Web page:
In the JournalsPerspective

OCT identifies architectural differences of incisions

An OCT study showed significant differences in the architecture of clear corneal incisions performed with femtosecond laser vs. a steel bevel knife, mostly in favor of the laser technique.

A study group of 58 eyes of 40 patients underwent femtosecond laser-assisted cataract surgery (FLACS) using the LenSx laser (Alcon Laboratories) to achieve a two-plane CCI with a partial lamellar cut positioned parallel to the collagen lamellae, while a control group of 34 eyes of 26 patients underwent traditional manual CCI using a 2.2-mm single-bevel steel knife (Alcon Laboratories) to perform single oblique plane incisions. All patients received OCT examinations at 1 day, 1 week, 1 month and 3 months postoperatively, using the RTVue-XR Avanti (Optovue) SD-OCT system.

The femtosecond laser group had thinner, less edematous inner and outer incisions, as well as a lower incidence of Descemet’s membrane detachment, possibly attributed to the direction of the femtolaser cut, from the inner to the outer cornea. A lower incidence of posterior wound gape was also noted, for which the authors hypothesized that the partial lamellar cut parallel to the collagen lamellae might improve shearing force effects cross the whole depth of the cornea.

On the other hand, posterior wound retraction, defined as an abrupt recession of the central edge of the posterior wound surface, occurred in a high number of eyes in the femtosecond laser group, namely in 38% of eyes at 1 month and in 50% of eyes at 3 months. No case was noted in control eyes. According to the authors, this might indicate “potential remodeling of the CCI due to molecule dissociation, endothelial cell necrosis, and biomechanical and thermal changes from the femtosecond laser.” – by Michela Cimberle

 

Disclosures: Wang reports receiving personal fees from Hoya Surgical Optics and Carl Zeiss Meditec, outside the submitted work. Please see the study for the other authors’ relevant financial disclosures.

An OCT study showed significant differences in the architecture of clear corneal incisions performed with femtosecond laser vs. a steel bevel knife, mostly in favor of the laser technique.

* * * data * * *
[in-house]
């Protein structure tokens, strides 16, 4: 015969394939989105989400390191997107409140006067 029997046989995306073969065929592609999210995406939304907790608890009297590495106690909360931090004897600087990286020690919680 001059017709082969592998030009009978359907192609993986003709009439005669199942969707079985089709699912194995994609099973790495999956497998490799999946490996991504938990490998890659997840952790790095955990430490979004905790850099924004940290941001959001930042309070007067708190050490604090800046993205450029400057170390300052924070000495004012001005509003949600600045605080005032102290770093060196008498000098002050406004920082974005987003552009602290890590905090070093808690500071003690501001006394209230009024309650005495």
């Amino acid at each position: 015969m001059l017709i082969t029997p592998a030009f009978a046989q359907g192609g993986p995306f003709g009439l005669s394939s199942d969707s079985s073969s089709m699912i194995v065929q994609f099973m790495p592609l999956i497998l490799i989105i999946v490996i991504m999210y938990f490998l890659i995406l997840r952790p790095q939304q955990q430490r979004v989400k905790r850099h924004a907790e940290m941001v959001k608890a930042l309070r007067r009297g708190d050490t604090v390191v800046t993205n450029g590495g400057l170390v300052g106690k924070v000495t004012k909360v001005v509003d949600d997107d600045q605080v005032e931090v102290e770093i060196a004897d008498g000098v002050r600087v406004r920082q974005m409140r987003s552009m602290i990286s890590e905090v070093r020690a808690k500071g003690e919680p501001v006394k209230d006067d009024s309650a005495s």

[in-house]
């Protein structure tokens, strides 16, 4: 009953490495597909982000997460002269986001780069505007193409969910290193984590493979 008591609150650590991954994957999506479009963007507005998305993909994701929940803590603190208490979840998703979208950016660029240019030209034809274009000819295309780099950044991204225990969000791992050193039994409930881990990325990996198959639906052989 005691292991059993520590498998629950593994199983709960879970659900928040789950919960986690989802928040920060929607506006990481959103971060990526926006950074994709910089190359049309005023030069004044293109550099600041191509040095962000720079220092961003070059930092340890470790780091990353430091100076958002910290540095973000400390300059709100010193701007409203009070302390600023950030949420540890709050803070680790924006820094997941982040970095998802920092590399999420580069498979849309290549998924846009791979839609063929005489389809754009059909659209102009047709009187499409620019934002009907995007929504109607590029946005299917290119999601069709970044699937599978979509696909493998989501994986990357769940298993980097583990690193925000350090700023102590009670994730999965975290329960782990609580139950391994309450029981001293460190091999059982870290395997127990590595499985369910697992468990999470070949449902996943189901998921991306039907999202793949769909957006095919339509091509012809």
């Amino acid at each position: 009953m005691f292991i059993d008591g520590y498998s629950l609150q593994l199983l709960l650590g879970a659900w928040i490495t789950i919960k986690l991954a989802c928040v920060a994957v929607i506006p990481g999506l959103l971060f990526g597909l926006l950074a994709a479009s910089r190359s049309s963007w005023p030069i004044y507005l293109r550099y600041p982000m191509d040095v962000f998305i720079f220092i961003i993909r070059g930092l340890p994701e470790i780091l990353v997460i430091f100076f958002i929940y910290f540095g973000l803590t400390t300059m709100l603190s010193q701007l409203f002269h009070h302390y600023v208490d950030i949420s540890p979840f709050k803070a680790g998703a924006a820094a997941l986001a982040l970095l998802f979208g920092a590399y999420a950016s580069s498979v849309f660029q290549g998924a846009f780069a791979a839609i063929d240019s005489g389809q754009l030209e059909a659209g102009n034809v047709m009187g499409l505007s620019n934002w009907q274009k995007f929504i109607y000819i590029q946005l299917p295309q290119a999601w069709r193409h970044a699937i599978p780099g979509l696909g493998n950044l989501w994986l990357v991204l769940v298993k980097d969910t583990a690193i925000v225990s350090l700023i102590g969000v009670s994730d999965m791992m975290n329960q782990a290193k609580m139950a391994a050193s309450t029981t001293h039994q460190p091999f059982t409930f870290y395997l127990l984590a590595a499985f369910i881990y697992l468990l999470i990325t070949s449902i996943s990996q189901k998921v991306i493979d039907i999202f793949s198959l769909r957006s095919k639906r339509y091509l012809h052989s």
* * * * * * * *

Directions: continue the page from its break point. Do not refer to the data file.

A study group of 58 eyes of 40 patients underwent femtosecond laser-assisted cataract surgery (FLACS) using the LenSx laser (Alcon Laboratories) to achieve a two-plane CCI with a partial lamellar cut positioned parallel to the collagen lamellae, while a control group of 34 eyes of 26 patients underwent traditional manual CCI using a 2.2-mm single-bevel steel knife (Alcon Laboratories) to perform single oblique plane incisions. All patients received OCT examinations at 1 day, 1 week, 1 month and 3 months postoperatively, using the RTVue-XR Avanti (Optovue) SD-OCT system.

The femtosecond laser group had thinner, less edematous inner and outer incisions, as well as a lower incidence of Descemet’s membrane detachment, possibly attributed to the direction of the femtolaser cut, from the inner to the outer cornea. A lower incidence of posterior wound gape was also noted, for which the authors hypothesized that the partial lamellar cut parallel to the collagen lamellae might improve shearing force effects cross the whole depth of the cornea.

On the other hand, posterior wound retraction, defined as an abrupt recession of the central edge of the posterior wound surface, occurred in a high number of eyes in the femtosecond laser group, namely in 38% of eyes at 1 month and in 50% of eyes at 3 months. No case was noted in control eyes. According to the authors, this might indicate “potential remodeling of the CCI due to molecule dissociation, endothelial cell necrosis, and biomechanical and thermal changes from the femtosecond laser.” – by Michela Cimberle

 

Disclosures: Wang reports receiving personal fees from Hoya Surgical Optics and Carl Zeiss Meditec, outside the submitted work. Please see the study for the other authors’ relevant financial disclosures.

    Perspective
    Pavel Stodulka

    Pavel Stodulka

    This study demonstrates that the femtosecond laser produces high-quality corneal incisions. Personally, however, despite most of my cataract cases being FLACS, I still prefer manual incisions, as they are easier to open and, in my experience, lead to less corneal edema around the corneal wound. More cases with different femtosecond laser platforms should be performed to achieve more objective and reliable conclusions.

    • Pavel Stodulka, MD, PhD
    • Gemini Eye Clinic, Zlin and Prague, Czech Republic

    Disclosures: Stodulka reports he is a consultant to Bausch + Lomb.